Occassional thoughts about orienteering

Monday, November 07, 2005

Watching football...thinking route choice


It isn't often that watching football on TV makes me think about route choice....but it happened yesterday.

With five seconds left in the football game, Kansas City had the ball on the 1. Oakland had a 3 point lead.

The commentators described two options:

1. KC could try a field goal to tie the game and go to overtime, or

2. KC could try a quick pass, then try a field goal if the pass didn't work.

Those are the only two options the TV commentators talked about.

But there was a third option. An option the commentators didn't expect. Kansas City could run the ball. If they ran the 1 yard, they'd win the game. But, if they didn't gain the yard, time would run out and Oakland would win.

Kansas City ran the ball, scored a touchdown with no time left on the clock and won the game.

The commentators came on after the score and said, "what a great call." Well, that struck me as strange. If they really thought it was a great call, why hadn't they talked about it?

I think they didn't talk about it because they actually thought it was a bad decision, but a good result.

What does this have to do with orienteering?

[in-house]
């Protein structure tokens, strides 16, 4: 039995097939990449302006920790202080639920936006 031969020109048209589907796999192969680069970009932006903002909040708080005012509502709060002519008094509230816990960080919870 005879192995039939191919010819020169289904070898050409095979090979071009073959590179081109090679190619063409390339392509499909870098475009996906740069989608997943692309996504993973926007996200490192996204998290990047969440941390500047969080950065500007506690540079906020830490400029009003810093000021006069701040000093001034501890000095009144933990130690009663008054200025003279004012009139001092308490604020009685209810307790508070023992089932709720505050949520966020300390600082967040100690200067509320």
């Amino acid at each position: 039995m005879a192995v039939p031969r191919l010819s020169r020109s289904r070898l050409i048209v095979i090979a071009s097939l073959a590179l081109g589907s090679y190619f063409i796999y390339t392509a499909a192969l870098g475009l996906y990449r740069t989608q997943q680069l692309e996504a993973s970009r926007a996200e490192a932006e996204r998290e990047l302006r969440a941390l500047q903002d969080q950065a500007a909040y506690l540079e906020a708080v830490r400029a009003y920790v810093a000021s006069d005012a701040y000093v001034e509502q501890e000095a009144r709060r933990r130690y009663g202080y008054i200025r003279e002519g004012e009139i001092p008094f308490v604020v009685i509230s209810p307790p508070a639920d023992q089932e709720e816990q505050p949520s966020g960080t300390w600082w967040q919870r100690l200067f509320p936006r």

I think the same confusion -- mixing up the decision with the result -- happens when course setters design legs and when orienteers analyze what they did.

I remember a conversation last spring with a course setter who designed some interesting courses. He asked me what route I took on one leg. I explained my route. I took trails to avoid some green. The course setter said my route wasn't the best because you could get through the green on that part of the map. The green turned out to be less thick on the leg in question than on earlier parts of the course.

The course setter thought going through the green was the best decision because it was fastest. But, he was mixing up the decision with the result. At that point in the course, the best decision was to go around the green even though it turned out that straight was faster. But, you could only know that afterwards; after you knew the result.

posted by Michael | 7:55 PM


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